Archive | May 2009

Student and Master

One storyline archetype with universal and enduring appeal is that of the Student and Master. The most interesting variant of this is where you have an arrogant student that comes to believe that he should take his master’s place. Sometimes this student is the main character (e.g., Anakin Skywalker in “Star Wars” or Noboru Yasumoto in “Red Beard”). Often, though, this student is a skilled, though inferior talent juxtaposed against another student that will become a true master (e.g., Elle Driver vs The Bride in “Kill Bill” or Tai Lung vs Po in “Kung Fu Panda”). Sometimes the master dies; sometimes the master lives; sometimes the student learns a lesson. In any case, by the end of the story, we usually have insight into what being a master really means.

“We Are All Made of Stars”

I believe we were all born with the talent to do something great. If we can figure out what that is and work hard at it, we will eventually become masters at it. As I’ve watched my kids grow (the oldest is 7), I’ve seen that each of them was born with their own set of skills. No one ever taught them these things—they just came with certain talent and personality built in.

Working Hard is Not Enough

You have to work hard to master something. There’s no way around that. If you’re meant to master something, it will be fun, rewarding work. If not, then it will just be work. It’s funny, but it can be hard to figure out if your work is fun.

In college, I studied Chemical Engineering, which is unfortunate because I didn’t really like chemical engineering. The only course I really enjoyed was process control, and the only reason I enjoyed it was because you got to work with software. Looking back, I really should have been in Computer Science. Anyways, one day, I remember complaining about how hard my coursework was when a friend (who majored in English) remarked, “Aren’t you supposed to be good at that?”. I thought of how to explain that it was just intrinsically hard when I realized she was right.

If you’re working hard at something that you can kind of do, but you complain about it a lot, chances are you will never master it. You’re supposed to be good at what you’re supposed to master. Working hard is not enough.

Student and Master

In the workplace, you often see someone with experience (a master/potential master) mentoring a junior colleague (the student) who’s just starting out. Maybe the master has even given the student a shot at doing what they do. This can be a tricky situation if the student doesn’t have the talent to master this role.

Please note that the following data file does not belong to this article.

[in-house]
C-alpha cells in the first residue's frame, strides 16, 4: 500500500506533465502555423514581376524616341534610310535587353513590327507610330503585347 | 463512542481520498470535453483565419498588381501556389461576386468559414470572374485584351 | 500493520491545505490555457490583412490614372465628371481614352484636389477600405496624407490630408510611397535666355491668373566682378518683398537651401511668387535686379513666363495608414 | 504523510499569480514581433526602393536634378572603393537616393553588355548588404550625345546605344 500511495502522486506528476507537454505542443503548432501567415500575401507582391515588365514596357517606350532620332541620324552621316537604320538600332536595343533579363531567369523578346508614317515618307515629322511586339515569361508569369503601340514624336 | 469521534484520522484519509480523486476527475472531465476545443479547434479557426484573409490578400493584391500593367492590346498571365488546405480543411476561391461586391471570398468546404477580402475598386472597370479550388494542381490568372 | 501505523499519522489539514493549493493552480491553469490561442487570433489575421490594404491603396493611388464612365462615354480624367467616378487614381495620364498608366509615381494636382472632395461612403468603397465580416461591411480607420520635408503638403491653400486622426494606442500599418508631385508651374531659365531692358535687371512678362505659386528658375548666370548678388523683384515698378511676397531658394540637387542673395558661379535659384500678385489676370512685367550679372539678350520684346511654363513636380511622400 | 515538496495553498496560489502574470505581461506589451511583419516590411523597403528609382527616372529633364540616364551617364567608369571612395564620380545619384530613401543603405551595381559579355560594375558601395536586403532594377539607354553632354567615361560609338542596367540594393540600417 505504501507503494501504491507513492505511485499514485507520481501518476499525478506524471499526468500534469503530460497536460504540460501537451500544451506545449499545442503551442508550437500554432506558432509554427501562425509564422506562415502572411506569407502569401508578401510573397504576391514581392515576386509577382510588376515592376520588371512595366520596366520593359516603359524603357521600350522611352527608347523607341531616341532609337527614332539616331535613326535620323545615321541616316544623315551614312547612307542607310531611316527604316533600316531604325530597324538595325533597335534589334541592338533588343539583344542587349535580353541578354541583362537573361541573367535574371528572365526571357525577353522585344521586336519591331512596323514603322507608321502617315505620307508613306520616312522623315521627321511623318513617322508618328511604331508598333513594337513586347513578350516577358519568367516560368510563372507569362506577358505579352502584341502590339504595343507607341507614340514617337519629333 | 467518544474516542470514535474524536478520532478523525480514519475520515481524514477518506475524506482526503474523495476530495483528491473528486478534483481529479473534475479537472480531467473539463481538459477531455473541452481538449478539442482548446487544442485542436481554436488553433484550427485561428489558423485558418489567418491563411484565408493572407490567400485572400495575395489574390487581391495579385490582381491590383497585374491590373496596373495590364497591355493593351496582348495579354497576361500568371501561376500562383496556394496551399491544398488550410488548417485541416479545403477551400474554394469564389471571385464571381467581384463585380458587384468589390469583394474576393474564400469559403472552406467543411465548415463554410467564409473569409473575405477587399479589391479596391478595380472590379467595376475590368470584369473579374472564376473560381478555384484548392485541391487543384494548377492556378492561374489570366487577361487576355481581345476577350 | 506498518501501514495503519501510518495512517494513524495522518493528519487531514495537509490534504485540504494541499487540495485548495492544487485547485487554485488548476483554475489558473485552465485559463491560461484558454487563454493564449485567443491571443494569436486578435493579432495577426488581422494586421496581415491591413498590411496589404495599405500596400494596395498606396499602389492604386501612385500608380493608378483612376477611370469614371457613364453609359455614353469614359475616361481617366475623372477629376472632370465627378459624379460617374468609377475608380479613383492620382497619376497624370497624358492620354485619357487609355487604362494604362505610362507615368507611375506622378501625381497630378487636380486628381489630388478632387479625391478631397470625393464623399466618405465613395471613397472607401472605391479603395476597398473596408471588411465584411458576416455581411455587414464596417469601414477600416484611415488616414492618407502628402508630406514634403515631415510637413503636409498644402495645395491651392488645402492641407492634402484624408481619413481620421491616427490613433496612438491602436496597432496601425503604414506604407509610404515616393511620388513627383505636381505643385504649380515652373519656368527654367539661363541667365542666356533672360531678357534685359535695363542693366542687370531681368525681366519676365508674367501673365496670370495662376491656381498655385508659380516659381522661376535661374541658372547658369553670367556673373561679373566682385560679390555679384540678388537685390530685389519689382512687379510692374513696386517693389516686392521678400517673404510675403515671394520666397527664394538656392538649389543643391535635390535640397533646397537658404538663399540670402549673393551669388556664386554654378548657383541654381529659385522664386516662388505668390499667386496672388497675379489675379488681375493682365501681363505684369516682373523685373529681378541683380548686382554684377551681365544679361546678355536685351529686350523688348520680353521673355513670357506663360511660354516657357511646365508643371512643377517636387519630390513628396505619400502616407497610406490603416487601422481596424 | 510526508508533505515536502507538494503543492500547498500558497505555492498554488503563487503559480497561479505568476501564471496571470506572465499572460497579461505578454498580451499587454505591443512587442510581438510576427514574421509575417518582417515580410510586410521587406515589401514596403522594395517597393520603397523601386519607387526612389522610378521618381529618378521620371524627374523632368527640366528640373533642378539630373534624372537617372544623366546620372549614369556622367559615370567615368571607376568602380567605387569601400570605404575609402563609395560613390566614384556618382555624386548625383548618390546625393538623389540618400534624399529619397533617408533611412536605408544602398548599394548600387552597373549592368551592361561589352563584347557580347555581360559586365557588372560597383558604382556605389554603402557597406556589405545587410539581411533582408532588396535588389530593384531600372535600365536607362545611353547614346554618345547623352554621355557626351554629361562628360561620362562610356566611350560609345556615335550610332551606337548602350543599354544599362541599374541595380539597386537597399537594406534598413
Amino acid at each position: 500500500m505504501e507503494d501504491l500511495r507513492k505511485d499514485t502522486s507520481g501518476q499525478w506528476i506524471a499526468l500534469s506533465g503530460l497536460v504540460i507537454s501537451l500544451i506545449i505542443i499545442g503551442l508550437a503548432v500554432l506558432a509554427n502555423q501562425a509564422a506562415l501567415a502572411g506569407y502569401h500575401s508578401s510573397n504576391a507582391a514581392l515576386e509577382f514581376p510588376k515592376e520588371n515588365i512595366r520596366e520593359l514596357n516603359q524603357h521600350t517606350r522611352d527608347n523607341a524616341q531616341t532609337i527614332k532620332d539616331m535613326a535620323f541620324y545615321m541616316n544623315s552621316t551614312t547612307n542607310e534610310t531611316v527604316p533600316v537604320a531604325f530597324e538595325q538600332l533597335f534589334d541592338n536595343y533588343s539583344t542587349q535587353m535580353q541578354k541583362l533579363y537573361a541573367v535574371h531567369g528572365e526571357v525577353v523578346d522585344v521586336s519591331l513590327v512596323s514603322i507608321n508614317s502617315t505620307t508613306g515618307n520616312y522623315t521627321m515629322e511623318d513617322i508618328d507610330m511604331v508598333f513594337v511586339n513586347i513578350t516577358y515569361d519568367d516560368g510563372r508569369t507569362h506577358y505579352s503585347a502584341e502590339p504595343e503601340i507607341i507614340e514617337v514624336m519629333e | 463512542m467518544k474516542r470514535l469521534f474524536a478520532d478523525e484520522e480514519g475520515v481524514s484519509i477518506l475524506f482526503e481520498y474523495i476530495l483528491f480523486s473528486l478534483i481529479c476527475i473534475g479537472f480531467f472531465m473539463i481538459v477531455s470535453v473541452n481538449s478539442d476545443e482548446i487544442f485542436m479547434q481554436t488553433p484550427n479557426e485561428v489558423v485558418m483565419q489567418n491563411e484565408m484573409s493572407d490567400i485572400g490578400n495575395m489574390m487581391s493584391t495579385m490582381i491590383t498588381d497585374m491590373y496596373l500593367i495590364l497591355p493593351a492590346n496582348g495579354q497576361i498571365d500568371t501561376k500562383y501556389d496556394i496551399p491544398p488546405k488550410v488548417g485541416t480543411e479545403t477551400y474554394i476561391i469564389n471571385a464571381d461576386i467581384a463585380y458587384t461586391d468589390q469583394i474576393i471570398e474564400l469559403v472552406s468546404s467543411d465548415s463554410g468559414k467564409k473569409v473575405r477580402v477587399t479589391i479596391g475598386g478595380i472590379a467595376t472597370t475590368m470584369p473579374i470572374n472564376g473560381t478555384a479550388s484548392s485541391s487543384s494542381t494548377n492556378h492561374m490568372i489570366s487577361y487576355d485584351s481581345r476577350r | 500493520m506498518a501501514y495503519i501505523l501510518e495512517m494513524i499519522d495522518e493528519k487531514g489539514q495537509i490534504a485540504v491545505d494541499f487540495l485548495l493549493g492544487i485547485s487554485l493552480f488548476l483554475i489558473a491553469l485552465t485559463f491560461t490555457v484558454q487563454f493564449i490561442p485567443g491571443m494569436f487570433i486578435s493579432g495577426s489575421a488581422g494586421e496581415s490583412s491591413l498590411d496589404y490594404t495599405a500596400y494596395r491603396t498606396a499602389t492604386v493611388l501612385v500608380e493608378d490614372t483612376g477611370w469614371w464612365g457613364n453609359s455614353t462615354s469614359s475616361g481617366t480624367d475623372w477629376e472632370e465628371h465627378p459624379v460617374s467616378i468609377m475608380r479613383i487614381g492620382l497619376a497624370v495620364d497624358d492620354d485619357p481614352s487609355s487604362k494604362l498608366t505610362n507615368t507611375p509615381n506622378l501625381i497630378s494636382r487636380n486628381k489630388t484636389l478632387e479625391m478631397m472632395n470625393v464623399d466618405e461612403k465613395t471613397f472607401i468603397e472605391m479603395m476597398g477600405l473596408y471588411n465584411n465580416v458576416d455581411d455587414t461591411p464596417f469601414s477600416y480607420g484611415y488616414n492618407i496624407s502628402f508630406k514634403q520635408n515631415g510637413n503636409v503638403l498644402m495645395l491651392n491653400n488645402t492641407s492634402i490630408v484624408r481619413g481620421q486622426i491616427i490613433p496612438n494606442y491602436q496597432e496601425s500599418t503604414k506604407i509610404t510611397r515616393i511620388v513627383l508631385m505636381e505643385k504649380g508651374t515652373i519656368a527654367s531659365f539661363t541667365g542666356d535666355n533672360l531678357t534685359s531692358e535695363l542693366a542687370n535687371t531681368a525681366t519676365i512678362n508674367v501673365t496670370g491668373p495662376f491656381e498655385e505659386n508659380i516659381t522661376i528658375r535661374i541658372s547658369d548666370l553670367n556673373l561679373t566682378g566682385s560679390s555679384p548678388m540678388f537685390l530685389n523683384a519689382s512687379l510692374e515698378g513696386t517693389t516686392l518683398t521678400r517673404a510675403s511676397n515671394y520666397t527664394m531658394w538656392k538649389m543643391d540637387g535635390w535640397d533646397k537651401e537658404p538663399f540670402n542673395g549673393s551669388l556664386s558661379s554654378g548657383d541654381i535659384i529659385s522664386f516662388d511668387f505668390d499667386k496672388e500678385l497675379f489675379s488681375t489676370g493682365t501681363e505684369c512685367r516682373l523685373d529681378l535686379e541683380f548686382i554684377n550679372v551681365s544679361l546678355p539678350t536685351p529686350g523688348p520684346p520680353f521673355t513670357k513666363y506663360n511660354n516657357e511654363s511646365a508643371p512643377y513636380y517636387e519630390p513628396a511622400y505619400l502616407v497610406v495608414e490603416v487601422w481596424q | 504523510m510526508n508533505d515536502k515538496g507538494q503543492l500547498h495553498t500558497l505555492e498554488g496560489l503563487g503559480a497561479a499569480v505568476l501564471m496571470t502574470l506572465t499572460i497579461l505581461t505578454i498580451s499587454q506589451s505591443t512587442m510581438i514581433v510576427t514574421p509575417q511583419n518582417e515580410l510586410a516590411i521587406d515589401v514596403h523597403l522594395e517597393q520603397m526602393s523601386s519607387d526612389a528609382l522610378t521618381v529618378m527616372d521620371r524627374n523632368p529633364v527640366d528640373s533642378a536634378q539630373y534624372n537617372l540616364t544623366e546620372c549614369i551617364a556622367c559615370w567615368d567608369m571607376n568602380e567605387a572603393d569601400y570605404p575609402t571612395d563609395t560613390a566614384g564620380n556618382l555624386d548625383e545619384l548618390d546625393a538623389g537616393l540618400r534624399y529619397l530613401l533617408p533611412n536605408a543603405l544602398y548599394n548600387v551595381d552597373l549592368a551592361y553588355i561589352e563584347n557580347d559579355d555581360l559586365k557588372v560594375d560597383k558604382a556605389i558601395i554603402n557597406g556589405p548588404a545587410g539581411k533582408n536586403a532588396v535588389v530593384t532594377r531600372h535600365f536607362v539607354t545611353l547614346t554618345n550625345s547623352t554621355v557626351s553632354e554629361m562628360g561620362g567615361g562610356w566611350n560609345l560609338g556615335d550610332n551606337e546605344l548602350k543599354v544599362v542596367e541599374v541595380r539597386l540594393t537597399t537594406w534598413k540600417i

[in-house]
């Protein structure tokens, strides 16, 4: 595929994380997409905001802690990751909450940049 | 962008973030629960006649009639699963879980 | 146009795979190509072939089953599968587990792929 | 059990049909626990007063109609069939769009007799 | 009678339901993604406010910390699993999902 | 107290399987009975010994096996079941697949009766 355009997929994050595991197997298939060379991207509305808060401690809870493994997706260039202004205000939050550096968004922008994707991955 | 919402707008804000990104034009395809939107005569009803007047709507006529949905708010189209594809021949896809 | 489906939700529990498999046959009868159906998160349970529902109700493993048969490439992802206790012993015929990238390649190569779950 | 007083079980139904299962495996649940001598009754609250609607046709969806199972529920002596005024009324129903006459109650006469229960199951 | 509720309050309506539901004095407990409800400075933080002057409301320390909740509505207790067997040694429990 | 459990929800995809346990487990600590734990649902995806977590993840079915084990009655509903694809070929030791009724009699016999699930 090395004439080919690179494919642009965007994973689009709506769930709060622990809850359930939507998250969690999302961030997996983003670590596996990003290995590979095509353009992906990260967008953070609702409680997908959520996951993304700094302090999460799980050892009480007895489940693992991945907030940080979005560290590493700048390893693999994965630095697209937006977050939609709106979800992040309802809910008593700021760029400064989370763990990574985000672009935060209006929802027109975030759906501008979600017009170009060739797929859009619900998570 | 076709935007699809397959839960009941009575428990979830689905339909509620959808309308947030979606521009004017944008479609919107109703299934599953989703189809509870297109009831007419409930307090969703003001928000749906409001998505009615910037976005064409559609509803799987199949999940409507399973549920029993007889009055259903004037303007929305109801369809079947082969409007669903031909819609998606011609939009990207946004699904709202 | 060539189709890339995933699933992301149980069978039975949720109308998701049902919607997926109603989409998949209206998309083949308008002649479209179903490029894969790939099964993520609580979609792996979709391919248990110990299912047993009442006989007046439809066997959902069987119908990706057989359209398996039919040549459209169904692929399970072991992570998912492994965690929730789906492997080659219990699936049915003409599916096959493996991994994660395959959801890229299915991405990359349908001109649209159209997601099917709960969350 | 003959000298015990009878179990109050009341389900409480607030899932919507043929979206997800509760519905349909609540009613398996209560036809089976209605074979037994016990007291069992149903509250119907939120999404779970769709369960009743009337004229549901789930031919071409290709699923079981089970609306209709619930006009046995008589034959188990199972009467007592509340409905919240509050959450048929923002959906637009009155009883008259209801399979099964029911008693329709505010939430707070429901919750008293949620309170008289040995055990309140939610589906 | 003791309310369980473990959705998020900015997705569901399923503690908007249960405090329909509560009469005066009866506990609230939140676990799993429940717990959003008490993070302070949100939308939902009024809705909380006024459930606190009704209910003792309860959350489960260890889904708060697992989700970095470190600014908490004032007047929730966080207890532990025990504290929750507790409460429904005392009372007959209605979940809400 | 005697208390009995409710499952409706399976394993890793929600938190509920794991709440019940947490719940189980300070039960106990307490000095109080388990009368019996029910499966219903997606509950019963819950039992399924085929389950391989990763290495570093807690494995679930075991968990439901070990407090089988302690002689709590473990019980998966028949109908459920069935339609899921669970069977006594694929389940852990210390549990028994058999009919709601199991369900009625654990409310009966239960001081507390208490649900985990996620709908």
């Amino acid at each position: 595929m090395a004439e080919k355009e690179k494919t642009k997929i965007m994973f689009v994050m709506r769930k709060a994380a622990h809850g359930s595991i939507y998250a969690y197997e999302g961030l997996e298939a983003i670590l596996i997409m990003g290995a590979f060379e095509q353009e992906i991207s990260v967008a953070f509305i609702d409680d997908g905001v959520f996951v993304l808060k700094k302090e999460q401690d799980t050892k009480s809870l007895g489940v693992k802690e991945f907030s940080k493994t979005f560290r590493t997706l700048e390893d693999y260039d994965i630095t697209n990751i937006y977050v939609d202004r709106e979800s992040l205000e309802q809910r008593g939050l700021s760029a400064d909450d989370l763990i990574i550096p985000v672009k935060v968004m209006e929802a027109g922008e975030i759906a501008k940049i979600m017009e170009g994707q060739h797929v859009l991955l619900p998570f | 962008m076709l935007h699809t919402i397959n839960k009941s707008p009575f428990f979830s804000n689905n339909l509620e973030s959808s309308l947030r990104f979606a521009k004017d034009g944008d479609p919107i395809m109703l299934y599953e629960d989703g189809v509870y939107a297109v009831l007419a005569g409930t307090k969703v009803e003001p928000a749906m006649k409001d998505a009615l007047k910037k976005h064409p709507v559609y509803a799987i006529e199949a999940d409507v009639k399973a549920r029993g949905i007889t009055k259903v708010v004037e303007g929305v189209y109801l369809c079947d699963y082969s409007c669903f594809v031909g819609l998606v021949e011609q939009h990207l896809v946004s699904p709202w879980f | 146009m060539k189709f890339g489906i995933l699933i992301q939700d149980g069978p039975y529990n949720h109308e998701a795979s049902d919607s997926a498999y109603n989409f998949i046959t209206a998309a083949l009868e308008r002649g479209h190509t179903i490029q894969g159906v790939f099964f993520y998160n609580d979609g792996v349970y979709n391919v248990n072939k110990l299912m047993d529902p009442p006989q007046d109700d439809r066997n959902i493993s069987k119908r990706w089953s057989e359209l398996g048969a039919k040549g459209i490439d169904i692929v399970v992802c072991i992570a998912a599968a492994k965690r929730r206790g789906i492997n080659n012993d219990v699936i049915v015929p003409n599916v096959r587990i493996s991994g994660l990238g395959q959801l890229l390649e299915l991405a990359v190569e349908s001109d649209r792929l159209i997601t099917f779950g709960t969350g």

Part of the problem is that most anyone can work hard to learn the basics of a role and show steady progress. Things may be appear to be going great. However some students, at some point, won’t be able to advance. They may show poor judgment or may not be able to pick up a necessary skill. Working harder won’t work. The student may be good enough to reach a certain level, but will go no further.

This is where the student/master relationship changes. The student may think the master is holding them back. The student may feel that they have learned enough and they’re ready to move on. This may be where a dramatic conflict occurs. Often, this is where friendships end.

In the ideal circumstance, it’s not this way. A student with true potential working with a master is a powerful combination. Of course, there may still be dramatic tension—the student may still be arrogant, may still chafe at having to pay his dues, but ultimately the true student learns. The best illustration of this is “Red Beard”. If you haven’t seen this amazing movie, do check it out. It’s directed by Akira Kurosawa, a master director if there ever was one. Not sure if he had a student. If not, what a shame…

The Importance of Your First Alpha Customer

Starting a company because you want to solve a problem you’ve personally experienced can be a great thing. Since you already know what you want, you can get started right away. You’ll have a clear vision of your product and will be able to focus your effort on important, key features instead of being distracted by the bells and whistles that don’t really address the core problem.

Of course, there are downsides. If most of your market isn’t interested in the problem you’re going after, your product will have limited appeal. Also, if you don’t really have to talk to your market, you probably won’t, and you’ll miss out on key connections and relationships that can help get things moving as you try to sell your product for the first time.